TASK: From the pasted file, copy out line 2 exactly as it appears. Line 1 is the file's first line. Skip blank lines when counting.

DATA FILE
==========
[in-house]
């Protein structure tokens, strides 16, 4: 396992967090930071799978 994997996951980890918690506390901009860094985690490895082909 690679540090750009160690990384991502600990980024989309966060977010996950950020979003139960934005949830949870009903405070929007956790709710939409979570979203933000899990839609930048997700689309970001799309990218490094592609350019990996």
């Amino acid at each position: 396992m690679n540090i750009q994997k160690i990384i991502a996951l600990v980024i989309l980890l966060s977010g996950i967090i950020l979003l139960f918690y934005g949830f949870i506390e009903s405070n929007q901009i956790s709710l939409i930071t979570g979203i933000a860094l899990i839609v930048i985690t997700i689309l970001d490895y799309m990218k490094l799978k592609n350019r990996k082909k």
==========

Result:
């Protein structure tokens, strides 16, 4: 396992967090930071799978 994997996951980890918690506390901009860094985690490895082909 690679540090750009160690990384991502600990980024989309966060977010996950950020979003139960934005949830949870009903405070929007956790709710939409979570979203933000899990839609930048997700689309970001799309990218490094592609350019990996």